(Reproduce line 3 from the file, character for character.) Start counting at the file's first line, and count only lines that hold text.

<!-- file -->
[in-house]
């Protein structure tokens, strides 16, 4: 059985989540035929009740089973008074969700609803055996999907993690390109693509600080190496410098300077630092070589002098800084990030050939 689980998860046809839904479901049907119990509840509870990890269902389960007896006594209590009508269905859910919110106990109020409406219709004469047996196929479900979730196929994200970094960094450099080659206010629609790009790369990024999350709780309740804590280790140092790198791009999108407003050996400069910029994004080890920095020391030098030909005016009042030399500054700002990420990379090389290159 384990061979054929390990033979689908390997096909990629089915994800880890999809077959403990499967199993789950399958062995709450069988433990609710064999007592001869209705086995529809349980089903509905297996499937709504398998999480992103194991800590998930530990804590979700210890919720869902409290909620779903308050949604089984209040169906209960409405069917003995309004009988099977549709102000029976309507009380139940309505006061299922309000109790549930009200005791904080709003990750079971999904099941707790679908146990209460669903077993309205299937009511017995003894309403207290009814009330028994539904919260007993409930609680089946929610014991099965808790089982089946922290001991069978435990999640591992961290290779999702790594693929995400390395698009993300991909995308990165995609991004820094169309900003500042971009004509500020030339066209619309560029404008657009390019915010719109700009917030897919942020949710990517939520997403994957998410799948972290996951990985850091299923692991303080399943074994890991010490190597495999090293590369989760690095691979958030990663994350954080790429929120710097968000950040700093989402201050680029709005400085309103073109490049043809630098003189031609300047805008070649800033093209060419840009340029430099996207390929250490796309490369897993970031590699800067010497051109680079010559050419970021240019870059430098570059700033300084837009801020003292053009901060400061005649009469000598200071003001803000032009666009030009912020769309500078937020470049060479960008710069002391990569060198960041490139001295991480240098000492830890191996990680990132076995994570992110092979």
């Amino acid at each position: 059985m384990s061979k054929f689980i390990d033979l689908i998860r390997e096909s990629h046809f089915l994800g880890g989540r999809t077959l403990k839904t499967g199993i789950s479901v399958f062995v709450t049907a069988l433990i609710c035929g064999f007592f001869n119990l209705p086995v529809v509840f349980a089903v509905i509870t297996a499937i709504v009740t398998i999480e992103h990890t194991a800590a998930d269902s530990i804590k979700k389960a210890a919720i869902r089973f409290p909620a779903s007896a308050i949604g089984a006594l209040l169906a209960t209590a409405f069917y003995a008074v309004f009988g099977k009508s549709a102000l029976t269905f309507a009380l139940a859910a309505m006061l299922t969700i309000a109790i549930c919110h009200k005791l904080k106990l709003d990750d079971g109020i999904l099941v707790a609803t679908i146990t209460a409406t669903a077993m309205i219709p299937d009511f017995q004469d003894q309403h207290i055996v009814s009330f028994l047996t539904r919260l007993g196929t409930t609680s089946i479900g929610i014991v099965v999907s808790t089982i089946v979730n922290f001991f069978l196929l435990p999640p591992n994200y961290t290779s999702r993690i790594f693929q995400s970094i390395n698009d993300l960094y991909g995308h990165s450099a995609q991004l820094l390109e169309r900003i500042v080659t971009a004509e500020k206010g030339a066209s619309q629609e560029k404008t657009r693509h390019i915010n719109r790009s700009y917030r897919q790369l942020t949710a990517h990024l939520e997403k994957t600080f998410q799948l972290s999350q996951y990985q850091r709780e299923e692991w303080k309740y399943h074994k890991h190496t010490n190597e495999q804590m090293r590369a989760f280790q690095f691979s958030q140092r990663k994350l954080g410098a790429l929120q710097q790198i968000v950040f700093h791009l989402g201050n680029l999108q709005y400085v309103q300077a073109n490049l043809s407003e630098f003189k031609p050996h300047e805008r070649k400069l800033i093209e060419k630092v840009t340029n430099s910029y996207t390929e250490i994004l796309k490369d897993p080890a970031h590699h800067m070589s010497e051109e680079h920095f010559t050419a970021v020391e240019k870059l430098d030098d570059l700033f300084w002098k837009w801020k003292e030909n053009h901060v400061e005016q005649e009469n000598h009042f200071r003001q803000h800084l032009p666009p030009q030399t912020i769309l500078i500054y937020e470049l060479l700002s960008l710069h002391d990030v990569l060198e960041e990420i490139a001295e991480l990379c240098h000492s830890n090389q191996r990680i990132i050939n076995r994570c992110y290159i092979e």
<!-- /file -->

């Amino acid at each position: 059985m384990s061979k054929f689980i390990d033979l689908i998860r390997e096909s990629h046809f089915l994800g880890g989540r999809t077959l403990k839904t499967g199993i789950s479901v399958f062995v709450t049907a069988l433990i609710c035929g064999f007592f001869n119990l209705p086995v529809v509840f349980a089903v509905i509870t297996a499937i709504v009740t398998i999480e992103h990890t194991a800590a998930d269902s530990i804590k979700k389960a210890a919720i869902r089973f409290p909620a779903s007896a308050i949604g089984a006594l209040l169906a209960t209590a409405f069917y003995a008074v309004f009988g099977k009508s549709a102000l029976t269905f309507a009380l139940a859910a309505m006061l299922t969700i309000a109790i549930c919110h009200k005791l904080k106990l709003d990750d079971g109020i999904l099941v707790a609803t679908i146990t209460a409406t669903a077993m309205i219709p299937d009511f017995q004469d003894q309403h207290i055996v009814s009330f028994l047996t539904r919260l007993g196929t409930t609680s089946i479900g929610i014991v099965v999907s808790t089982i089946v979730n922290f001991f069978l196929l435990p999640p591992n994200y961290t290779s999702r993690i790594f693929q995400s970094i390395n698009d993300l960094y991909g995308h990165s450099a995609q991004l820094l390109e169309r900003i500042v080659t971009a004509e500020k206010g030339a066209s619309q629609e560029k404008t657009r693509h390019i915010n719109r790009s700009y917030r897919q790369l942020t949710a990517h990024l939520e997403k994957t600080f998410q799948l972290s999350q996951y990985q850091r709780e299923e692991w303080k309740y399943h074994k890991h190496t010490n190597e495999q804590m090293r590369a989760f280790q690095f691979s958030q140092r990663k994350l954080g410098a790429l929120q710097q790198i968000v950040f700093h791009l989402g201050n680029l999108q709005y400085v309103q300077a073109n490049l043809s407003e630098f003189k031609p050996h300047e805008r070649k400069l800033i093209e060419k630092v840009t340029n430099s910029y996207t390929e250490i994004l796309k490369d897993p080890a970031h590699h800067m070589s010497e051109e680079h920095f010559t050419a970021v020391e240019k870059l430098d030098d570059l700033f300084w002098k837009w801020k003292e030909n053009h901060v400061e005016q005649e009469n000598h009042f200071r003001q803000h800084l032009p666009p030009q030399t912020i769309l500078i500054y937020e470049l060479l700002s960008l710069h002391d990030v990569l060198e960041e990420i490139a001295e991480l990379c240098h000492s830890n090389q191996r990680i990132i050939n076995r994570c992110y290159i092979e």